Like the database servers, you may choose to put search boxes close to your public web servers or your content management servers, depending on the overall structure of your network.

With the 9.2 release, Sitecore now supports having a dedicated server for processing content items and updating search indexes. If you make heavy use of search this may help you optimise performance.

4. Run some code

Historically, Sitecore deployments were “just one big ASP.Net application” on all the servers, with some configuration tweaks to differentiate them. But as the developers work through the software architecture process for moving from that monolith to a set of smaller applications which better suite modern deployments, the number of code roles you can deploy has increased.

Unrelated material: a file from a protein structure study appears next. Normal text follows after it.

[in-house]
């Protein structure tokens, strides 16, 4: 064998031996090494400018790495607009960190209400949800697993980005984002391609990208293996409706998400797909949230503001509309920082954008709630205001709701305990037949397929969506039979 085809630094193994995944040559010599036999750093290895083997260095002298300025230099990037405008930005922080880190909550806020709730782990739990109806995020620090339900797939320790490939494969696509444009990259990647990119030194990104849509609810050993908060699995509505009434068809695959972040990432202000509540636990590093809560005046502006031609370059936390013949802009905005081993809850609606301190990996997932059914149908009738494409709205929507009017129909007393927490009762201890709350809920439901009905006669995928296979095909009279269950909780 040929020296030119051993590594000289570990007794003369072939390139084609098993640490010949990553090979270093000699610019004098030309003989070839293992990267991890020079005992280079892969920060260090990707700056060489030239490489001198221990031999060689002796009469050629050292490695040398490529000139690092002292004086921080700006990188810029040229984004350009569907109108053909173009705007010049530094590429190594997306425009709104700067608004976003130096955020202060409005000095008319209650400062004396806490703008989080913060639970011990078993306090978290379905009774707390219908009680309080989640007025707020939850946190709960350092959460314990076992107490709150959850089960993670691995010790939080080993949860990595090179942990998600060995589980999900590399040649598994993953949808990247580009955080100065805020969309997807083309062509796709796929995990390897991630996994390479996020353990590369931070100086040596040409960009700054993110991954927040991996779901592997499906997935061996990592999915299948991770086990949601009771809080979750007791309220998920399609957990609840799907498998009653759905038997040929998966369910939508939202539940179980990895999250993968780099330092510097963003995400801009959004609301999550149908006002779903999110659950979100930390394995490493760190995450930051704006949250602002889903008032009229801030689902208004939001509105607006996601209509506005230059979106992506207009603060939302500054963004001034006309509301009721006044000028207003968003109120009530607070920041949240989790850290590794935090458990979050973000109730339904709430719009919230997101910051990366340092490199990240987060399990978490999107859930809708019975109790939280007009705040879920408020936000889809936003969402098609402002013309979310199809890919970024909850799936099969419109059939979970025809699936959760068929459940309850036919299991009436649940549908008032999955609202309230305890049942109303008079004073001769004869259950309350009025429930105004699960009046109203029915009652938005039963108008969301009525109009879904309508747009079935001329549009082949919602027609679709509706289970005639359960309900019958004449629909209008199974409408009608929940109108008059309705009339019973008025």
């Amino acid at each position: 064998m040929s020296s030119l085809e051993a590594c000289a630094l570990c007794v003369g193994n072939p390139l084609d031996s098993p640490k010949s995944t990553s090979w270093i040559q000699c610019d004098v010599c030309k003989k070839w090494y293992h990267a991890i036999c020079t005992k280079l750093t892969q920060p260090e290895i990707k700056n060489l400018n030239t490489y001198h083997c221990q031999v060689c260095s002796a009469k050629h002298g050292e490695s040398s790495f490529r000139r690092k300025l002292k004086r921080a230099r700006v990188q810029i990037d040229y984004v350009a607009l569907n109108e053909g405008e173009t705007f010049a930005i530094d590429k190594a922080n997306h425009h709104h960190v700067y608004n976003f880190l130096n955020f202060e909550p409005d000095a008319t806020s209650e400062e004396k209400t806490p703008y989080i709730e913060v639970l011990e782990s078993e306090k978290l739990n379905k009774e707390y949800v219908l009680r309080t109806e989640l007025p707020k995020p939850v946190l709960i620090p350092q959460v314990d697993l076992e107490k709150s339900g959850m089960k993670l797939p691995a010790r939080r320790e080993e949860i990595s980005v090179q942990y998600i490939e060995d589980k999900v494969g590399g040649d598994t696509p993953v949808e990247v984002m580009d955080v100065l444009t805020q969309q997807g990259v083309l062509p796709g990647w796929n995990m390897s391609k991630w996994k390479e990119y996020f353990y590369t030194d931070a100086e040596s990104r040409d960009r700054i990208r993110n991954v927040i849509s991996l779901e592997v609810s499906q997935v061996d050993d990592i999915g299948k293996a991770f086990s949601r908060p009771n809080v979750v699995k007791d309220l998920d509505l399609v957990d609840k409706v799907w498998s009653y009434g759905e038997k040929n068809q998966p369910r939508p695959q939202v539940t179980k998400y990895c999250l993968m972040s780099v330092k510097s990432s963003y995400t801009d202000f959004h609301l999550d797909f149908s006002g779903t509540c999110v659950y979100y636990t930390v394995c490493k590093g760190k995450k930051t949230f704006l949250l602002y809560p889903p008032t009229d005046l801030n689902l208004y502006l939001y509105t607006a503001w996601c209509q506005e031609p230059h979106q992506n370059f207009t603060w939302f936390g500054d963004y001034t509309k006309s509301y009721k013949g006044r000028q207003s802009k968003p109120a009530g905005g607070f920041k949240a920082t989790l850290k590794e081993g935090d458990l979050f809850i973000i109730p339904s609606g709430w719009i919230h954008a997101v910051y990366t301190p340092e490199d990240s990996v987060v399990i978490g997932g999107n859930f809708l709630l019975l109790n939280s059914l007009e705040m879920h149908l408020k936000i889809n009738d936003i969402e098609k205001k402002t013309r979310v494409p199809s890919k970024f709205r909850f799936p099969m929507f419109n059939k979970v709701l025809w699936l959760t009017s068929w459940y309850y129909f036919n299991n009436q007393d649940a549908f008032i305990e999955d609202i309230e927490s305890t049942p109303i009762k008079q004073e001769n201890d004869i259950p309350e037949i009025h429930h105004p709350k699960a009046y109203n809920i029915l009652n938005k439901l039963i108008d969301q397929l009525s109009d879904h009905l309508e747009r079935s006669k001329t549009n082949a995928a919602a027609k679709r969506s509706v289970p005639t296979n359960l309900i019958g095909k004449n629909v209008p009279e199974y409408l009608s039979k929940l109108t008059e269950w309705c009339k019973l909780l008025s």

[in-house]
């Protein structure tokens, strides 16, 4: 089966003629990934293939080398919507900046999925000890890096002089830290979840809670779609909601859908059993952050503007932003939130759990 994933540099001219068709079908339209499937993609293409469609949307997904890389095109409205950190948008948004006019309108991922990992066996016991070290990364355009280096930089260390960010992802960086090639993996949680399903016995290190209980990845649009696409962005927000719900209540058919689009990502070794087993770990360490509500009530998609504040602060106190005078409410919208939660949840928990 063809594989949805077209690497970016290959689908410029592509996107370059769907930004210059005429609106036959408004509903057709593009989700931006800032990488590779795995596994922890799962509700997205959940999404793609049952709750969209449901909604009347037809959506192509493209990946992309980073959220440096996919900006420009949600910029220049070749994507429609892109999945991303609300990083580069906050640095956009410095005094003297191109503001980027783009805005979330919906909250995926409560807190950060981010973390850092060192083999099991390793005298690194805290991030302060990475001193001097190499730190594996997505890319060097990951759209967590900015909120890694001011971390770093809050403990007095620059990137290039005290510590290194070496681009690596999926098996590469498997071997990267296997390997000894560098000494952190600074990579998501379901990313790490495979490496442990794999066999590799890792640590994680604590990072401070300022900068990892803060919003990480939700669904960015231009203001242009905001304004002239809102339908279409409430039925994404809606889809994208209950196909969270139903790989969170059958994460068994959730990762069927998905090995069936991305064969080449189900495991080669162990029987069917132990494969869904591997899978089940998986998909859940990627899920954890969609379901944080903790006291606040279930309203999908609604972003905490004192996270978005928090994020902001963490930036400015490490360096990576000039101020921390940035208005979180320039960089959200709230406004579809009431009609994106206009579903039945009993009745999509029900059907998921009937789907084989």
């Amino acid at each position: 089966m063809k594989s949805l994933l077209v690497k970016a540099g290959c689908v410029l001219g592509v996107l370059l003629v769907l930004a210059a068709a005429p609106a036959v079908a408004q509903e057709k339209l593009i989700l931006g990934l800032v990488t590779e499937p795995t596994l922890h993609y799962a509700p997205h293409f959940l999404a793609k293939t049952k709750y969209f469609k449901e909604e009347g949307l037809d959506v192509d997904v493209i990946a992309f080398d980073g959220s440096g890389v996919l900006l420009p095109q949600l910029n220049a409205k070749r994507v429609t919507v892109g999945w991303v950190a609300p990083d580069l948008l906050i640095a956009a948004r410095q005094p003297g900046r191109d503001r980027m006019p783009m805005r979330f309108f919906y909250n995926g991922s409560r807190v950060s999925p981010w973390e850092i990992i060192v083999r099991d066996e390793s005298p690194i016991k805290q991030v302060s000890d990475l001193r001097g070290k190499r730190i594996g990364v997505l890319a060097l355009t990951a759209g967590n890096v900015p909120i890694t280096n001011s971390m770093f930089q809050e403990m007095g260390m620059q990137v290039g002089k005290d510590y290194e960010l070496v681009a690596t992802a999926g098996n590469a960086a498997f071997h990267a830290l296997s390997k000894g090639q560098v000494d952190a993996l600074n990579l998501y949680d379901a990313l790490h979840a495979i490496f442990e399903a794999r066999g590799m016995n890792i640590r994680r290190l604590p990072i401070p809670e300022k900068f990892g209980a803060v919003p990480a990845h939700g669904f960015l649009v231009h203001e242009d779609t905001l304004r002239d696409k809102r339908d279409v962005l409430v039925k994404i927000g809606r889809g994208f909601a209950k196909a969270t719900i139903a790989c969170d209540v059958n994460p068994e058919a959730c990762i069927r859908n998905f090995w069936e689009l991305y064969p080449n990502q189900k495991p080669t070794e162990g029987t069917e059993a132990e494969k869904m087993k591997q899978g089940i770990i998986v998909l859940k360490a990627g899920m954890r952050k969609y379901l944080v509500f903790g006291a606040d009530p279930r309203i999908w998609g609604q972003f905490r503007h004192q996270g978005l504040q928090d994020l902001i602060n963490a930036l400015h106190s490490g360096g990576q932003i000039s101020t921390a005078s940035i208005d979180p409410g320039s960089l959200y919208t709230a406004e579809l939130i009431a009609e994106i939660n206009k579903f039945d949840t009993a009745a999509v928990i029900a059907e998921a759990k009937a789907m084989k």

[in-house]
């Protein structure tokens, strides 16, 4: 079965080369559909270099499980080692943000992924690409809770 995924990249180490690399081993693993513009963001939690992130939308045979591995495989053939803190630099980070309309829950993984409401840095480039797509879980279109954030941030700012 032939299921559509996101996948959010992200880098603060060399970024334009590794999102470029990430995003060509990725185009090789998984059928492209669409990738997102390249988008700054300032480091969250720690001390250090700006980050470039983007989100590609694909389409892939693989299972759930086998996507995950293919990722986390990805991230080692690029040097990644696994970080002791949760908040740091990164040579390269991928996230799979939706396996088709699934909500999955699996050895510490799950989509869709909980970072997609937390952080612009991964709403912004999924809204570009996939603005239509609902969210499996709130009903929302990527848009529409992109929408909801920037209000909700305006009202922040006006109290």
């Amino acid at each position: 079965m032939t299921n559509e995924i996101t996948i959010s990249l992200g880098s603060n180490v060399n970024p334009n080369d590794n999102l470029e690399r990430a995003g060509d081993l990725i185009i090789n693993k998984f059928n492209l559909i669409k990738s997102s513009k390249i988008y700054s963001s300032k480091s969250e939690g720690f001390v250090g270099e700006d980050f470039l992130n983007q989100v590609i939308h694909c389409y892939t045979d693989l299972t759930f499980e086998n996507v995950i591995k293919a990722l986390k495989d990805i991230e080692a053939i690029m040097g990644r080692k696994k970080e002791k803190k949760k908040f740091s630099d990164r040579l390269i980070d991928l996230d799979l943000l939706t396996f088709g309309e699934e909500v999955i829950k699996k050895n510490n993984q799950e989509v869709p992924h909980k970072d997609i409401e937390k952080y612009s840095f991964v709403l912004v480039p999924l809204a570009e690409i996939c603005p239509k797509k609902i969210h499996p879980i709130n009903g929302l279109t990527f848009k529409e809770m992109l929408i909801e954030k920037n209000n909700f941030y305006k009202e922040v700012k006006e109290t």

It’s important to plan for which roles are relevant to your solution for deployment and decide how you plan to split them between servers. You might want to put multiple roles onto one server (or app service plan) to save money on roles that won’t use much CPU time.

Sitecore describes this set of roles as “Application roles”, and they break down as follows:

  • Content Management

    The editing UI that lets your staff modify and preview content lives in this role. Usually there’s just a few of these, as the load for editing content tends to be low.

  • Content Delivery

    These are responsible for serving your published content to the internet. That means load is very dependent on your website’s needs. It is common to deploy two of these as a minimum so that load balancing can prevent outages due to a single server being offline – but some deployments will have multiple machines in different data centres spread around a country or the globe.

  • Analytics and Reference Data APIs